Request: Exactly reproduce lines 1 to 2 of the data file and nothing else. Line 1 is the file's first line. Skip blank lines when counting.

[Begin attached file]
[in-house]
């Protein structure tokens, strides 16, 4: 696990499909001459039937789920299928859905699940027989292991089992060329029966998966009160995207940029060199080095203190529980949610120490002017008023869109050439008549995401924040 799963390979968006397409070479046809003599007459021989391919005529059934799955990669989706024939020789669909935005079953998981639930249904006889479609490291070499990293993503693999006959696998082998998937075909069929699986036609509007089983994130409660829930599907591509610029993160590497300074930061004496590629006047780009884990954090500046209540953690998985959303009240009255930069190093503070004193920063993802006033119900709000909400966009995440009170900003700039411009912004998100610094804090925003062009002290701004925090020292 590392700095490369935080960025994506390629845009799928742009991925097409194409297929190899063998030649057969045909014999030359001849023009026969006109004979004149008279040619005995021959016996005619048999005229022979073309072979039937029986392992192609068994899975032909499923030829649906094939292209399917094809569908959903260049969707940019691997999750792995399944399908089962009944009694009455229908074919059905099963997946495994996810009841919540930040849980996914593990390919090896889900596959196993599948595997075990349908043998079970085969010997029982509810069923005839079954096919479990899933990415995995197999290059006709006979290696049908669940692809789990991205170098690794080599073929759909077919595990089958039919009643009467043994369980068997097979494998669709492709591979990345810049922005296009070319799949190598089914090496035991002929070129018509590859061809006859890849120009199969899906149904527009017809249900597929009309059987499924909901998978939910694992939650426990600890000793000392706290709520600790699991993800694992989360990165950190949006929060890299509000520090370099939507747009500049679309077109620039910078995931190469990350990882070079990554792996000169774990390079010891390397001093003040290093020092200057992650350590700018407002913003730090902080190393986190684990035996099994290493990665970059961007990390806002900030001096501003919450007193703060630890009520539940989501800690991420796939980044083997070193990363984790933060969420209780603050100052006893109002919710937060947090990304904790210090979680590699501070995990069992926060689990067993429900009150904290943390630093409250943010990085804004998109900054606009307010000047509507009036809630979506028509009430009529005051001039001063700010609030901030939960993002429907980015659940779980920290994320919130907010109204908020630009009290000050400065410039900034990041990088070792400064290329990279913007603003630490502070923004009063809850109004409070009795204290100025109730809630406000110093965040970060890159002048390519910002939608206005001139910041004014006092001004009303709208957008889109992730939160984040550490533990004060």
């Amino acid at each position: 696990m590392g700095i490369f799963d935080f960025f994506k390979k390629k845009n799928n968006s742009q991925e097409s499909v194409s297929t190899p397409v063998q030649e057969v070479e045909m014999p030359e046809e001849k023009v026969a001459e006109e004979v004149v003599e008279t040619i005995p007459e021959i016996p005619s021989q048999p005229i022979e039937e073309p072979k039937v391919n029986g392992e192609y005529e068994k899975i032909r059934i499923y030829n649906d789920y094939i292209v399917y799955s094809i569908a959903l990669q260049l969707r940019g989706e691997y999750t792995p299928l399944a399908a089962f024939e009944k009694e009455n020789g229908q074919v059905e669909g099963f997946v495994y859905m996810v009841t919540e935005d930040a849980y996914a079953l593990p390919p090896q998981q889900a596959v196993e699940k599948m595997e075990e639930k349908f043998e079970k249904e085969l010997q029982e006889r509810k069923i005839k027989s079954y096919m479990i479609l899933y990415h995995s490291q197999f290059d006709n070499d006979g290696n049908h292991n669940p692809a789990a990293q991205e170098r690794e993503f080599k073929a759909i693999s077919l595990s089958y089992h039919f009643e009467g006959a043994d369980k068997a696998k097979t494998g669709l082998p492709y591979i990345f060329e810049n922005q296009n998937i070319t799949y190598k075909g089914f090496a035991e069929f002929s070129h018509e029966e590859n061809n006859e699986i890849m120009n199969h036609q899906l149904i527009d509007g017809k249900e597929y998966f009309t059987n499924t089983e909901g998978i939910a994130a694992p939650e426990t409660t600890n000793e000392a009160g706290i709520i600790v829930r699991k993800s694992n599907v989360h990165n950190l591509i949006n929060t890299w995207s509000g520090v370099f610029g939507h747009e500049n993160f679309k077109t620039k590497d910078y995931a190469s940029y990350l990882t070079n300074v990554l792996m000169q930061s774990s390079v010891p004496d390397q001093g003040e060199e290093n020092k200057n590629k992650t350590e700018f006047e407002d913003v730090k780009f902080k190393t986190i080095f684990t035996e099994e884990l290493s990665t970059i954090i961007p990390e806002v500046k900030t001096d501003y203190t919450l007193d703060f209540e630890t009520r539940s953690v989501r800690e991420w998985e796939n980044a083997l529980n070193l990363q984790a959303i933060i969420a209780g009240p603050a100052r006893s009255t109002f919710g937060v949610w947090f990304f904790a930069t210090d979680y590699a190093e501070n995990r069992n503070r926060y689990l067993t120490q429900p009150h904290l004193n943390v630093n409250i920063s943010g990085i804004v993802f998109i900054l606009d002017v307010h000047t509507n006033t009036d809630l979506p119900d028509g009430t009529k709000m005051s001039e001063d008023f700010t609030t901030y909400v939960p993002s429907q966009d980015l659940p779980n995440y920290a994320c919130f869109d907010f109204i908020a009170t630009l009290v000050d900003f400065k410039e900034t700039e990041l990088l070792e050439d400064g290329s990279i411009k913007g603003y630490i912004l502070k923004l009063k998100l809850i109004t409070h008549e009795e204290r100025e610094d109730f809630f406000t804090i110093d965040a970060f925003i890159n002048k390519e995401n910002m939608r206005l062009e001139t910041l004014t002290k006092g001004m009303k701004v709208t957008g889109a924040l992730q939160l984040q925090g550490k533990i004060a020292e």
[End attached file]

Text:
[in-house]
């Protein structure tokens, strides 16, 4: 696990499909001459039937789920299928859905699940027989292991089992060329029966998966009160995207940029060199080095203190529980949610120490002017008023869109050439008549995401924040 799963390979968006397409070479046809003599007459021989391919005529059934799955990669989706024939020789669909935005079953998981639930249904006889479609490291070499990293993503693999006959696998082998998937075909069929699986036609509007089983994130409660829930599907591509610029993160590497300074930061004496590629006047780009884990954090500046209540953690998985959303009240009255930069190093503070004193920063993802006033119900709000909400966009995440009170900003700039411009912004998100610094804090925003062009002290701004925090020292 590392700095490369935080960025994506390629845009799928742009991925097409194409297929190899063998030649057969045909014999030359001849023009026969006109004979004149008279040619005995021959016996005619048999005229022979073309072979039937029986392992192609068994899975032909499923030829649906094939292209399917094809569908959903260049969707940019691997999750792995399944399908089962009944009694009455229908074919059905099963997946495994996810009841919540930040849980996914593990390919090896889900596959196993599948595997075990349908043998079970085969010997029982509810069923005839079954096919479990899933990415995995197999290059006709006979290696049908669940692809789990991205170098690794080599073929759909077919595990089958039919009643009467043994369980068997097979494998669709492709591979990345810049922005296009070319799949190598089914090496035991002929070129018509590859061809006859890849120009199969899906149904527009017809249900597929009309059987499924909901998978939910694992939650426990600890000793000392706290709520600790699991993800694992989360990165950190949006929060890299509000520090370099939507747009500049679309077109620039910078995931190469990350990882070079990554792996000169774990390079010891390397001093003040290093020092200057992650350590700018407002913003730090902080190393986190684990035996099994290493990665970059961007990390806002900030001096501003919450007193703060630890009520539940989501800690991420796939980044083997070193990363984790933060969420209780603050100052006893109002919710937060947090990304904790210090979680590699501070995990069992926060689990067993429900009150904290943390630093409250943010990085804004998109900054606009307010000047509507009036809630979506028509009430009529005051001039001063700010609030901030939960993002429907980015659940779980920290994320919130907010109204908020630009009290000050400065410039900034990041990088070792400064290329990279913007603003630490502070923004009063809850109004409070009795204290100025109730809630406000110093965040970060890159002048390519910002939608206005001139910041004014006092001004009303709208957008889109992730939160984040550490533990004060």